are self—isolating. the us vice president mike pence has become the first seniorfigure in the trump administration to be given the coronavirus vaccine, which he called "a medical miracle". it happened in front of live television cameras at the white house, in an attempt to quash scepticism around the development of the vaccine, and the safety of the immunisation programme. mr pence said he wanted to assure the american people that while they'd cut red tape — they'd cut no corners. history will record that this week was the beginning of the end of the coronavirus pandemic. but, with cases rising across the country, with hospitalisations rising across the country, we have a ways to go. and i want to assure the american people that we're going to continue to make sure that our health care providers have all the support and resources they need to meet this moment. but vigilance and the vaccine is our way through, and building confidence in the vaccine is what brings us here this morning.
americans will soon have a second coronavirus vaccine, developed by moderna, after it was approved by the food and drug administration. distribution of almost six million doses is expected this weekend, with vaccinations possible as early as monday. rural areas are likely to benefit in particular, because moderna's vaccine doesn't need to be kept at ultra—cool temperatures. i've been speaking to professor peter hotez dean of the national school of tropical medicine at baylor college of medicine in houston. he said the approval was fantastic news. we now have two mrna vaccines that are going to be released to the public. we know there is a high bar, and going to be about three quarters of the american population to be populated, vaccinated from the transmission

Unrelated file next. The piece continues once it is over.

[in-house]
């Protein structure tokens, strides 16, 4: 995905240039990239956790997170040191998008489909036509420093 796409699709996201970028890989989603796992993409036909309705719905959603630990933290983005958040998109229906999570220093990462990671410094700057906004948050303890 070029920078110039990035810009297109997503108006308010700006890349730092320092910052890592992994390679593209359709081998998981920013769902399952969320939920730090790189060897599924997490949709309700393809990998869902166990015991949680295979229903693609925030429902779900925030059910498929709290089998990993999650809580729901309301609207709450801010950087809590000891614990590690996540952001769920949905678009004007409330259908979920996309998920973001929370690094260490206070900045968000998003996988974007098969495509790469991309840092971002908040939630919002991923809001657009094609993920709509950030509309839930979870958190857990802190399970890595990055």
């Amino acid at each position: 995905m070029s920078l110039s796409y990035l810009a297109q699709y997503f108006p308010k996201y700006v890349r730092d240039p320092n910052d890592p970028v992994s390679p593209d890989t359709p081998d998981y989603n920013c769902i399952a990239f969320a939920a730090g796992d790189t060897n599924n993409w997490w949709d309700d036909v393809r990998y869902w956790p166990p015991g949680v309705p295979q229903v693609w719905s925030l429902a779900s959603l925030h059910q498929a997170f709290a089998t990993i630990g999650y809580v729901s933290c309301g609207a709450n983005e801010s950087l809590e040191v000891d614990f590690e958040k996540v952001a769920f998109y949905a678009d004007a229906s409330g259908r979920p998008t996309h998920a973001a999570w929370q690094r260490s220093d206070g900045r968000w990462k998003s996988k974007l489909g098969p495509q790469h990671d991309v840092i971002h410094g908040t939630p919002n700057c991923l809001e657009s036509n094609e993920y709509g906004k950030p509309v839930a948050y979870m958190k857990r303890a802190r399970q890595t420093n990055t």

of the virus, and these are two important first steps, the pfizer and moderna mrna vaccines, and we will need a small fleet of vaccines in the new year, we have the astrazeneca oxford and and thej&j, we have a vaccine we are producing in india now and with biological e and the novavax vaccine, so six or maybe seven vaccines we think are going to be needed to vaccinate the us population. that's interesting, so six or seven vaccines needed. what kind of timescale do you think is realistic? well, you know, we hope that the two adenovirus vaccines from j&j and astrazeneca oxford in the new year, j&j maybe february and same as astrazeneca oxford in the spring, so as we move into the summer, we'll certainly head towards that, but the good news is that hopefully with each passing month now, we'll gradually start to see more and more americans get vaccinated and, you know, unfortunately we never launched a national covid containment programme so we kind of backed ourselves into a corner where we have
become completely dependent on a biotechnology for the solution. we will have to vaccinate our way out of this. i was hoping we were not going to be so completely dependent on it, but that was the way things rolled out with the white house not leading a national programme and so, as we move towards vaccinating the us population, the other piece to this is we're going to need adolescents, maybe kids vaccinated, and we're going to have to maximise our communication strategy, which we really not had yet. how strong do you think any resistance will be to this vaccination programme? so the kaiser family foundation just released a survey this week and it identified two groups that so far are pretty high in terms of the vaccine hesitancy index. one of them is a group they labelled "republica ns", quote—unquote, and that refers to the fact that in the us, our anti—vaccine movement has very much ties to the far political right that began in 2015 under this banner